Nearly every industry is investigating potential applications of distributed ledger technology (DLT), also known by the more popular term—blockchain. According to the Deloitte 2018 Global Blockchain Survey 74 percent of organizations responding to the survey recognize a “compelling business case” for blockchain applications.
Blockchain is a distributed database (ledger) that is both shared and synchronized across a peer-to-peer network with no single or central control point. Blockchain securely records transaction data (a block) and replicates copies among every participant in the blockchain network. Once recorded, the information becomes nearly impossible to modify, a distinct benefit of the technology. The information recorded is secured by cryptographic keys, essential items in a blockchain system.
The Promise of Enhanced Efficiency and Security
Driving the adoption of these technologies are the increased efficiency and enhanced collaboration across business ecosystems, as well as visibility and transparency that greatly reduce the chances of fraudulent transactions. Expectations are high:
Banking: transactions can be securely processed in minutes, avoiding the delays associated with centralized clearance of transactions, allowing much faster transfer of funds between accounts and making it extremely difficult to execute fraud.
Healthcare: medical records can be encoded with a private key and written to the blockchain to ensure access only by authorized individuals. Once written, these medical records cannot be changed, providing a permanent health record.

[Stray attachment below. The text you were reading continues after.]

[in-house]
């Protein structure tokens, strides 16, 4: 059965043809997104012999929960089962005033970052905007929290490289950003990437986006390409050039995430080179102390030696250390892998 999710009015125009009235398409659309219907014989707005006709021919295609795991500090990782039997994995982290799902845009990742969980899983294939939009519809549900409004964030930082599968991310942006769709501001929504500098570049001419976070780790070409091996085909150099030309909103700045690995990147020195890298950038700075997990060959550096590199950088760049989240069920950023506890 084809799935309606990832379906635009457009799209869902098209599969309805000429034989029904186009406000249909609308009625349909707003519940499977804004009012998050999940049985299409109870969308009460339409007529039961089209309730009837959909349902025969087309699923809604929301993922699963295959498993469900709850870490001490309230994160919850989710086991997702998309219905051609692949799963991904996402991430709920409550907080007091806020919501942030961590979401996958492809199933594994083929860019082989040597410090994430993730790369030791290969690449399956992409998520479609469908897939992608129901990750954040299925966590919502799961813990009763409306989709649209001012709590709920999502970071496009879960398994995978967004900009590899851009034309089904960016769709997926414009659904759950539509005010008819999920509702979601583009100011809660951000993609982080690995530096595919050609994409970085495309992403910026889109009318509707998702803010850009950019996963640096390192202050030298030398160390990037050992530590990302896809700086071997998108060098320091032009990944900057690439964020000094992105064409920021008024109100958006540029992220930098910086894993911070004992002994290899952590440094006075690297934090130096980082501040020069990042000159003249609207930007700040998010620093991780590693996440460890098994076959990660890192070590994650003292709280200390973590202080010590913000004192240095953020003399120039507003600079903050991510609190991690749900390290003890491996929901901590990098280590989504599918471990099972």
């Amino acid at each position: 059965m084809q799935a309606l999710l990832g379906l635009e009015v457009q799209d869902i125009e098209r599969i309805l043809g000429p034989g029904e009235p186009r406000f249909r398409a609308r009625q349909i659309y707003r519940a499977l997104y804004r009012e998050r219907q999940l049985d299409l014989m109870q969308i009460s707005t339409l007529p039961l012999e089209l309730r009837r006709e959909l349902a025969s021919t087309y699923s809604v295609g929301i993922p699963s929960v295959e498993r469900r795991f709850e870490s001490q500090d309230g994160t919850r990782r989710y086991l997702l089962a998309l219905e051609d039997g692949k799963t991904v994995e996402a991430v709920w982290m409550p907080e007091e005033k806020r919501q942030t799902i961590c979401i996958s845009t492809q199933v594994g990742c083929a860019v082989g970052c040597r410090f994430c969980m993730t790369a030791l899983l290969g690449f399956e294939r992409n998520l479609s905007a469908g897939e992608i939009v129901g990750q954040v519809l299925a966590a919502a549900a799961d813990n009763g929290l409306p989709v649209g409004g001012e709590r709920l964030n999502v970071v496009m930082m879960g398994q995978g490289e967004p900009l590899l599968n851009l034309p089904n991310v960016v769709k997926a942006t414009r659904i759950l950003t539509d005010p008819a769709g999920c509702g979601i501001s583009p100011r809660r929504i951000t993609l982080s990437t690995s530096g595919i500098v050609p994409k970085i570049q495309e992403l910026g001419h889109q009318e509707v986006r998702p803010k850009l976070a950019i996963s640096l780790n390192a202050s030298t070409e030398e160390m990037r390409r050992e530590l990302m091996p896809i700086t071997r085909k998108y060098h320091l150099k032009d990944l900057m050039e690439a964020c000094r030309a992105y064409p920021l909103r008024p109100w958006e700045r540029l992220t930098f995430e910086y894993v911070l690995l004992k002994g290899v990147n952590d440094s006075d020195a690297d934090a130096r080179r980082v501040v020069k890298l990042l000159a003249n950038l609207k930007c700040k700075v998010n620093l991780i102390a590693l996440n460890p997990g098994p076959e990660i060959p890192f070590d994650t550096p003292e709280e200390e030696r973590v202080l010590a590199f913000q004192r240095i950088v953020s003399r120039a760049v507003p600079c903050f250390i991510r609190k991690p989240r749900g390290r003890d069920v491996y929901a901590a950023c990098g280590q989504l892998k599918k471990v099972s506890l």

Supply chains: these complex processes often involve the participation of dozens of suppliers, manufacturers, transportation providers and retailers. Blockchain enables accurate, immutable recording of materials, supplies and chain of custody as products make their way from source to market. FDA regulations that place additional levels of compliance on supply chain participants may be an ideal application for blockchain.
As with new technologies, enterprises need to carefully evaluate the temporal and technical investments required to implement blockchain applications. Although the benefits can be compelling, a few of the underlying technology approaches that enable blockchain require careful consideration. Security, specifically encryption key management for blockchain applications, may need to accommodate a wide range of use cases.
Blockchain Security Relies on Efficient and Effective Encryption Key Management
Blockchain applications rely on cryptography as a means of ensuring transactions are done safely, while securing all information that is stored. It accomplishes this by securing the identity of the sender of transactions and ensuring past records cannot be tampered with. As a result, anyone using a blockchain can have complete confidence that once something is recorded, it is legitimate and has been done so in a manner that preserves security.
Blockchain accomplishes this by leveraging a trust model, which boils down to proving identity (authentication) and proving permissions (authorization). Put more simply, the trust model answers the questions ‘Are you who you say you are?’ and ‘Can you see what you are trying to see?’
Private key cryptography provides a powerful ownership tool that fulfills the authentication requirement by creating a secure digital identity reference. Identity is based on possession of a combination of private and public cryptographic keys.
Efficient and effective encryption key management for blockchain applications needs to address several challenges: